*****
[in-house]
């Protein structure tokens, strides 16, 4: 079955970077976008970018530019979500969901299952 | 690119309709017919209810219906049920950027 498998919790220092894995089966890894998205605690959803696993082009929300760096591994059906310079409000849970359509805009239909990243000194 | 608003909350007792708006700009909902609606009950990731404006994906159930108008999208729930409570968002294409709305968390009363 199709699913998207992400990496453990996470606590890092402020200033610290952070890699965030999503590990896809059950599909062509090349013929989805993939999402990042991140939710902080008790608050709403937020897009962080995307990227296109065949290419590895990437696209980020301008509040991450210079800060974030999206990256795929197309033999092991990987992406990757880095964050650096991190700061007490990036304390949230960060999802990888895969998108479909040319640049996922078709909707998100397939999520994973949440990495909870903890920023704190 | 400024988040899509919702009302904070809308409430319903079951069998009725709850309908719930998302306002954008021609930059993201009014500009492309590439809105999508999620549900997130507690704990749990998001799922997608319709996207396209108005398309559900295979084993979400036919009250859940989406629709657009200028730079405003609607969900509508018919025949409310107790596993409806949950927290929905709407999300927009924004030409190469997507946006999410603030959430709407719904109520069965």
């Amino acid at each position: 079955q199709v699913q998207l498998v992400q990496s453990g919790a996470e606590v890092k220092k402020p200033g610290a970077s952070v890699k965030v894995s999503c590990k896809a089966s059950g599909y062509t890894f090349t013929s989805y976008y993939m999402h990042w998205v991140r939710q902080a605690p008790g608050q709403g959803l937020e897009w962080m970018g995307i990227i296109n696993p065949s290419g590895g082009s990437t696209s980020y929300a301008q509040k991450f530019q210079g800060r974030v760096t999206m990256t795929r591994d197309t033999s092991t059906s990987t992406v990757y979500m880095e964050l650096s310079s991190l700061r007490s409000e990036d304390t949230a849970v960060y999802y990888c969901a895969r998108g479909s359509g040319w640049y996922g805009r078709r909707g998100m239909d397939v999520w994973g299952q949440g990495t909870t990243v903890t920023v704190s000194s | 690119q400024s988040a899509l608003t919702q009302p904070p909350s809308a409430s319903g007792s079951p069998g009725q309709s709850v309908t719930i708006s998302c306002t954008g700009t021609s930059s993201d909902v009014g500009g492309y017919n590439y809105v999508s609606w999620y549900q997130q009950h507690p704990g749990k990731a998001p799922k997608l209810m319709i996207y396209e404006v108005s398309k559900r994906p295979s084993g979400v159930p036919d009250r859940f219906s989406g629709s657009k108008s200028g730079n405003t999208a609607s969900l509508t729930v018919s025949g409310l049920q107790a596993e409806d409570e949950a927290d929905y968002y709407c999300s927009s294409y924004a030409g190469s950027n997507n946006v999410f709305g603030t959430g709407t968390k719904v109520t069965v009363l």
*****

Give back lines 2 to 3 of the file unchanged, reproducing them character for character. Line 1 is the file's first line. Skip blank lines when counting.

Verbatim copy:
């Protein structure tokens, strides 16, 4: 079955970077976008970018530019979500969901299952 | 690119309709017919209810219906049920950027 498998919790220092894995089966890894998205605690959803696993082009929300760096591994059906310079409000849970359509805009239909990243000194 | 608003909350007792708006700009909902609606009950990731404006994906159930108008999208729930409570968002294409709305968390009363 199709699913998207992400990496453990996470606590890092402020200033610290952070890699965030999503590990896809059950599909062509090349013929989805993939999402990042991140939710902080008790608050709403937020897009962080995307990227296109065949290419590895990437696209980020301008509040991450210079800060974030999206990256795929197309033999092991990987992406990757880095964050650096991190700061007490990036304390949230960060999802990888895969998108479909040319640049996922078709909707998100397939999520994973949440990495909870903890920023704190 | 400024988040899509919702009302904070809308409430319903079951069998009725709850309908719930998302306002954008021609930059993201009014500009492309590439809105999508999620549900997130507690704990749990998001799922997608319709996207396209108005398309559900295979084993979400036919009250859940989406629709657009200028730079405003609607969900509508018919025949409310107790596993409806949950927290929905709407999300927009924004030409190469997507946006999410603030959430709407719904109520069965």
């Amino acid at each position: 079955q199709v699913q998207l498998v992400q990496s453990g919790a996470e606590v890092k220092k402020p200033g610290a970077s952070v890699k965030v894995s999503c590990k896809a089966s059950g599909y062509t890894f090349t013929s989805y976008y993939m999402h990042w998205v991140r939710q902080a605690p008790g608050q709403g959803l937020e897009w962080m970018g995307i990227i296109n696993p065949s290419g590895g082009s990437t696209s980020y929300a301008q509040k991450f530019q210079g800060r974030v760096t999206m990256t795929r591994d197309t033999s092991t059906s990987t992406v990757y979500m880095e964050l650096s310079s991190l700061r007490s409000e990036d304390t949230a849970v960060y999802y990888c969901a895969r998108g479909s359509g040319w640049y996922g805009r078709r909707g998100m239909d397939v999520w994973g299952q949440g990495t909870t990243v903890t920023v704190s000194s | 690119q400024s988040a899509l608003t919702q009302p904070p909350s809308a409430s319903g007792s079951p069998g009725q309709s709850v309908t719930i708006s998302c306002t954008g700009t021609s930059s993201d909902v009014g500009g492309y017919n590439y809105v999508s609606w999620y549900q997130q009950h507690p704990g749990k990731a998001p799922k997608l209810m319709i996207y396209e404006v108005s398309k559900r994906p295979s084993g979400v159930p036919d009250r859940f219906s989406g629709s657009k108008s200028g730079n405003t999208a609607s969900l509508t729930v018919s025949g409310l049920q107790a596993e409806d409570e949950a927290d929905y968002y709407c999300s927009s294409y924004a030409g190469s950027n997507n946006v999410f709305g603030t959430g709407t968390k719904v109520t069965v009363l």